In an extraordinary disclosure that will acutely embarrass Mr Blair, the world's most powerful media mogul revealed details of a private conversation that took place in New York on Thursday.
Addressing a conference of influential media figures in the United States, Mr Murdoch said the Prime Minister had told him he had been shocked at the way the BBC had handled the disaster.
"Tony Blair... told me yesterday that he was in Delhi last week and he turned on the BBC World Service to see what was happening in New Orleans, and he said it was just full of hate at America and gloating about our troubles," the chairman and chief executive of News Corporation said.
Mr Blair's criticism drew a withering response from the BBC last night and plunged its relationship with the Prime Minister to a new low. Opposition politicians and respected journalists also rounded on Mr Blair for siding with Mr Murdoch against his commercial rival.
Greg Dyke, the BBC former director-general forced out in the wake of the Hutton report, last night said Mr Murdoch had provided a telling insight into his relationship with Mr Blair.
"If it's an accurate record, Mr Murdoch has provided a fascinating glimpse of his private relationship with Mr Blair," he said. "It may not come as a great surprise that the Prime Minister aims to please Murdoch but it comes as a bit of a shock he goes this far." He added: "Mr Blair, it might be said, is hardly the best judge of the impartiality of news coverage, given his behaviour in the run-up to the Iraq war."
Theresa May, Tory culture spokeswoman, said: "If that is Tony Blair's view of the BBC's coverage, he should be giving it to the BBC, not to the head of a rival news organisation."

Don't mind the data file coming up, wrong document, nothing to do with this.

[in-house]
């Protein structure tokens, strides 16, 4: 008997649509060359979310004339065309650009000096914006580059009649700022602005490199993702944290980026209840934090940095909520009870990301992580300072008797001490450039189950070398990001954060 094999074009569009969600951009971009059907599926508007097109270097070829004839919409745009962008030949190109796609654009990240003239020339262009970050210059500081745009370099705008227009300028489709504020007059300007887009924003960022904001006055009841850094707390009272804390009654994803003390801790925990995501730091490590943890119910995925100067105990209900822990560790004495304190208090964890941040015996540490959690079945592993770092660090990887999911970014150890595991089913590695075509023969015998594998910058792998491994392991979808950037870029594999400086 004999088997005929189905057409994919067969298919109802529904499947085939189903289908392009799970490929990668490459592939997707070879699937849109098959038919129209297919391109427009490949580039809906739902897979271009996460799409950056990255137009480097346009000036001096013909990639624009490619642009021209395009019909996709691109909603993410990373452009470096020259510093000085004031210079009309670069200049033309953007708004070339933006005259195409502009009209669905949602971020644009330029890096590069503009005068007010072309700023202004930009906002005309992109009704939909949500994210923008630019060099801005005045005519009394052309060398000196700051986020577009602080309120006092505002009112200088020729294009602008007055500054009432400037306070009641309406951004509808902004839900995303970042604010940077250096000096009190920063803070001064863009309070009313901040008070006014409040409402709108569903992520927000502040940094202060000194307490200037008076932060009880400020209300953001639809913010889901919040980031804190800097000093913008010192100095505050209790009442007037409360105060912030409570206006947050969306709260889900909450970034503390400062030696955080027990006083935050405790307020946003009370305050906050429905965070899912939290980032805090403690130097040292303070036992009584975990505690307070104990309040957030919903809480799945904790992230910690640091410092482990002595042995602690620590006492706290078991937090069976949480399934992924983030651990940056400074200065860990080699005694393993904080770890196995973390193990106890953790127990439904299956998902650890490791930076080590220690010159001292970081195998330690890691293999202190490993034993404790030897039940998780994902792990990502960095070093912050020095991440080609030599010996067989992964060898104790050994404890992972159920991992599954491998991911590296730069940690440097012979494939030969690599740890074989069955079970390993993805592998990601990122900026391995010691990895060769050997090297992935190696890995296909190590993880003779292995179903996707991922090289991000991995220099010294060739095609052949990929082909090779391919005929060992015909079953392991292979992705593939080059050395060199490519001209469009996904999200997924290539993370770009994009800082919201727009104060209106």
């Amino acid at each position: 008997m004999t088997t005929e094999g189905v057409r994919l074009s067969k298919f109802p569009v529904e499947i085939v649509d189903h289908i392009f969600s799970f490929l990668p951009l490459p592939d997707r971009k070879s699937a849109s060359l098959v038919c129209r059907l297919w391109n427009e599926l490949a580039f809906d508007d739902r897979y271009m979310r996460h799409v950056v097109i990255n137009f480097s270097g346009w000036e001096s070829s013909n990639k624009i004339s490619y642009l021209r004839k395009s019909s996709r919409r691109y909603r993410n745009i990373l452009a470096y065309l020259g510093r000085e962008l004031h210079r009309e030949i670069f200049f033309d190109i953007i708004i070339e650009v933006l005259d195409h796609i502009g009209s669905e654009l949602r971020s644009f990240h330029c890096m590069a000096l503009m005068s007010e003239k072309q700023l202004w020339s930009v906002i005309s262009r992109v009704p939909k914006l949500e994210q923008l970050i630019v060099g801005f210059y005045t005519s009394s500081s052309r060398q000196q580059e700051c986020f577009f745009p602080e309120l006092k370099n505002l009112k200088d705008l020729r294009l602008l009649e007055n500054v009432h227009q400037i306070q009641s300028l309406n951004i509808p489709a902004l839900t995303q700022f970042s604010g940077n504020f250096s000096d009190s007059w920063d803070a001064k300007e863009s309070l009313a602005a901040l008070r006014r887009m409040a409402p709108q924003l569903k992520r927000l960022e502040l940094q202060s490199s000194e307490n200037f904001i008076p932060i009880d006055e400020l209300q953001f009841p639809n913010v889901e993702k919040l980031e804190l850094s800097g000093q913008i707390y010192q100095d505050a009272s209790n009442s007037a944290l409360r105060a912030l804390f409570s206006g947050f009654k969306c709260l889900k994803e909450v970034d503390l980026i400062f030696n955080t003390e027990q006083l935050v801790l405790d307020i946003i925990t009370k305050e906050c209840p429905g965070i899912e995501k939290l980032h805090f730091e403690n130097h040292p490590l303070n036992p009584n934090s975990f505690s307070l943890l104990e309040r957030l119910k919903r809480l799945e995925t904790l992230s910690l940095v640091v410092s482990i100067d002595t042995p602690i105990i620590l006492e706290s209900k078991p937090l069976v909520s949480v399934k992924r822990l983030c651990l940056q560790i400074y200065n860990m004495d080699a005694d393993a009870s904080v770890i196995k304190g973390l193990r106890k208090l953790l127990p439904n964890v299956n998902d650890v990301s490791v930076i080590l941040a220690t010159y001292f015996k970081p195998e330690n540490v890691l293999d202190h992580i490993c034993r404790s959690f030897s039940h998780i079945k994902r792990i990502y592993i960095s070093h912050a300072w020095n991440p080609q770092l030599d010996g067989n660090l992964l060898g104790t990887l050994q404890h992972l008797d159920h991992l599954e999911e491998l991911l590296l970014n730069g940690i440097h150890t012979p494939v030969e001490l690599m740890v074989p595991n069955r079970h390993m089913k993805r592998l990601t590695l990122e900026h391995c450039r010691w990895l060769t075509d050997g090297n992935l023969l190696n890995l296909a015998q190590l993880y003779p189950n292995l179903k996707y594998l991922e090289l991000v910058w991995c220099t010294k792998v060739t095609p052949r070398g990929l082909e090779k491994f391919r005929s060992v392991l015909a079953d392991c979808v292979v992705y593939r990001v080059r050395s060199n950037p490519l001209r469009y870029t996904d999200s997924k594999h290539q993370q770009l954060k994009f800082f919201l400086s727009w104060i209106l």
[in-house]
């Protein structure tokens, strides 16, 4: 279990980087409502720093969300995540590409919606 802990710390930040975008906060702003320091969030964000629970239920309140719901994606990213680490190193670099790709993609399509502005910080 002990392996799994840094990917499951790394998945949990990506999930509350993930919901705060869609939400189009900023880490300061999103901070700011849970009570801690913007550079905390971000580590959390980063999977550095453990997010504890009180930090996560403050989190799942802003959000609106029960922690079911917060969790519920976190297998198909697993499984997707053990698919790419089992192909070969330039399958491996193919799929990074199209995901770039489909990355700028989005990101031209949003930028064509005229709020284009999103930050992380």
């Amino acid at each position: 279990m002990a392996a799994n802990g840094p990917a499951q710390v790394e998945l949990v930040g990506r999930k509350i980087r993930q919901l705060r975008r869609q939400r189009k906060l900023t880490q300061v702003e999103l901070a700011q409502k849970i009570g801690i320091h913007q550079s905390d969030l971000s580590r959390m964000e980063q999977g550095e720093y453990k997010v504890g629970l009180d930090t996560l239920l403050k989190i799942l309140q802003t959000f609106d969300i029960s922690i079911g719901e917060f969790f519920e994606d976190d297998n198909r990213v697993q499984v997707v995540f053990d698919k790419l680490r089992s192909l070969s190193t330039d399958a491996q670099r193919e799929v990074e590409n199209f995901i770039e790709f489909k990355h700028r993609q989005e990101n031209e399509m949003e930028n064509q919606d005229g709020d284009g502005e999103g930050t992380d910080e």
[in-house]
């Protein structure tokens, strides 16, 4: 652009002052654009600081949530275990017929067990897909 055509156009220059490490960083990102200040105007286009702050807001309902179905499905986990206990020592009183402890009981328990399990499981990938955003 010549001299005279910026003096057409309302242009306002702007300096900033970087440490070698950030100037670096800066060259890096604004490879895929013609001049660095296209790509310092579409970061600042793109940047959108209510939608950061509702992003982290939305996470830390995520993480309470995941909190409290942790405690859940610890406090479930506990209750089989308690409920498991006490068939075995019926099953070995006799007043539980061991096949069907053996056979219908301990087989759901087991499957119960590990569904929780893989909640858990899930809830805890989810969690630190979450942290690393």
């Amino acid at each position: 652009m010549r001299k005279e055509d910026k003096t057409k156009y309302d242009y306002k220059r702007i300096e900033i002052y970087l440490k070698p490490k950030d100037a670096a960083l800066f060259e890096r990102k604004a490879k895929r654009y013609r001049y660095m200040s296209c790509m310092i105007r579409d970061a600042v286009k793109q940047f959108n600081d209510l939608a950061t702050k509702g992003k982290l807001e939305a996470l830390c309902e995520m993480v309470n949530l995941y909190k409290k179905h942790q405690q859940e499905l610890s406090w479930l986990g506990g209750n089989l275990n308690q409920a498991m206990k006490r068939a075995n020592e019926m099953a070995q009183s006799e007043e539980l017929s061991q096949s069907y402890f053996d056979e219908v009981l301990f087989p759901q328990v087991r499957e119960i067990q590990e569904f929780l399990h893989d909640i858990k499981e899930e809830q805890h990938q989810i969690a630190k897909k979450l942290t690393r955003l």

Anger over Mr Blair's comments will be heightened by a claim made in a diary kept by a former Downing Street spin doctor that Mr Murdoch was allowed to veto any change in UK policy towards Europe.
An entry in a diary kept by Lance Price, who worked for the PM between 1998 and 2000, said: "We have promised News International we won't make any changes to our Europe policy without talking to them."
But, according to today's Mail on Sunday, that diary entry was altered on instructions from the Cabinet Office.
Mr Murdoch revealed Mr Blair's private remark as he took part in a New York seminar hosted by Bill Clinton on Friday night. The former US president also took the BBC to task, saying it was "stacked up" to criticise the federal government's slow response.
The BBC said in a statement last night: "The BBC's coverage of the Katrina devastation was committed solely to relaying the events fully, accurately and impartially, an approach we will continue to take with this and other stories." Some of the BBC's most distinguished correspondents leapt to its defence. Charles Wheeler said: "If one looks back at what was said compared to what the federal authorities were saying, then and now, it becomes clear that it was first-class accurate reporting." Sir Christopher Bland, a former chairman of governors, called Mr Blair's reported remark "nonsensical". Martin Bell added: "If Mr Blair is really siding with Murdoch against the BBC, many will despair."
Downing Street last night declined to comment.Reuse content